Unless stated otherwise, all chemicals and reagents were obtained from Sigma. The majority of measurements were performed in human bone marrow derived mesenchymal stem cells (Promocell), while additional measurements were performed in NIH/3T3 and COS-7 cells. Cells were maintained in culture medium consisting of low glucose Dulbecco’s Modified Eagle Media (Gibco) supplemented with 10% foetal bovine serum, and 100 U/ml Penicillin- 100 µg/ml Streptomycin. hMSCS were additionally supplemented with 10 ng/ml fibroblast growth factor (Peprotech). Cells were kept in tissue culture flasks and cultured at 37 °C and 5% CO2. Mesenchymal stem cells were used between passages 5 and 9. Lifeact-TagGFP2 transductions were performed using commercial rAV-CMV-LifeAct-TagGFP2 Adenoviral Vectors (Ibidi) according to supplier’s instructions, by addition of viral transduction reagent volumes required to achieve the desired MOI (i.e. 100, 300, 600 or 1000) on each sample. After the initial 18 hours of incubation for vector uptake, media containing viral particles was exchanged. Cell samples were allowed to express Lifeact-TagGFP2 for a total of 1, 3, 5 or 7 days prior to fixation. The pCMV-EGFP plasmid was a kind gift from Dr Julien Gautrot. For experiments using recombinant Lifeact-TagGFP2 protein, Lifeact-TagGFP2 peptides and proprietary Fuse-it-P intracellular protein delivery kits were acquired from Ibidi and prepared according to instructions. Briefly, hMSCs were seeded into coverslips inside 6-well TCP vessels, three days before experiments. Lyophilised peptides were reconstituted in sterile water, and further diluted in 20 mM HEPES buffer to a concentration of 0.1 mg/ml. Fuse-it-P was loaded with peptides by following supplier’s instructions. Cells were washed in PBS, and 1 ml of 1:50 fusogenic mixture was dispensed to each well. After incubation for 5 minutes at 37 °C, fusogenic mixture was replaced with cell culture medium and returned to an incubator. Cell samples were fixed after 6 hours, to mitigate toxicity effects, stained and imaged as before. All live cell experiments (migration, AFM and Latrunculin-A treatment) were conducted on cells transduced at MOI 1000, at 5 days post transduction. The same conditions were used for NIH3/3 and COS-7 cells. At least 3 independent transductions were performed for each set of experiments.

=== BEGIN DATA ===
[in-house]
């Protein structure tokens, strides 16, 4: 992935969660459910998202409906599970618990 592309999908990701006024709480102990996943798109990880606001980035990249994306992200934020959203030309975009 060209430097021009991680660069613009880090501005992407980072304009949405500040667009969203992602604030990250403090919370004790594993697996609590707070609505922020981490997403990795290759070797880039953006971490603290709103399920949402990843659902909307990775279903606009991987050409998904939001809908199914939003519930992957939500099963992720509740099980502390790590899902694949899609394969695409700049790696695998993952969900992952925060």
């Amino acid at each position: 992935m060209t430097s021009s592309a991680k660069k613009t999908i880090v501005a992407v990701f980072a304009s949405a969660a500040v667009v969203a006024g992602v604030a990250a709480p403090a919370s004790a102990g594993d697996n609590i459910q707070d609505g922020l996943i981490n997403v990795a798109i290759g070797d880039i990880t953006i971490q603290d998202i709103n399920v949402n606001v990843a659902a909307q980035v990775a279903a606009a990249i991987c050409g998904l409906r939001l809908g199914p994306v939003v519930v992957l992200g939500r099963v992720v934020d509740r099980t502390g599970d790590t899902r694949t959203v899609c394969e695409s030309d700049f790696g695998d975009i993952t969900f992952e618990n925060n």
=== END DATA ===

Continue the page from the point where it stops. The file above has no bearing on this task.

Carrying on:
For live cell imaging experiments, cells were directly plated onto 6-well plates and cultured in FBS and antibiotic supplemented Flurobrite-DMEM imaging specific media (Thermofisher). For AFM measurements, cells were plated in petri dishes and imaging media were supplemented with 50 mM HEPES. For immunostaining experiments, cells were sparsely seeded onto serum coated coverslips inside sterile petri dishes at least 1 day prior to transductions. In brief, cells were fixed by treatment with 3.7% paraformaldehyde in PBS for 15 min and permeabilised for 5 min in 0.25% Triton X-100. To visualize simultaneously F-actin via Lifeact and Phalloidin, cells were stained with phalloidin-TRITC at 2 μg/ml in PBS for 2 hours. For additional immunostaining experiments to visualize other cytoskeletons and proteins, permeabilized cells were treated overnight with primary antibodies against vimentin (1:400 dilution; RV202), α-tubulin (1:50 dilution; TU-02), YAP (1:200, 63.7) and cofilin (1:200; E-8) diluted in goat serum blocking buffer at 4 °C (all antibodies mouse monoclonal from Santa Cruz Biotechnologies). The next morning, the samples were washed with PBS and treated with a TRITC-tagged secondary antibody (1:400 dilution, goat anti-mouse IgG-TRITC, sc-3796) for 1 hour at room temperature. All coverslips were mounted onto glass slides using ProLong® Gold Antifade Mountant containing DAPI (Thermo Fisher). Control samples were cultured and stained in parallel to transduced cell cultures, but without having been subjected to the transduction protocol.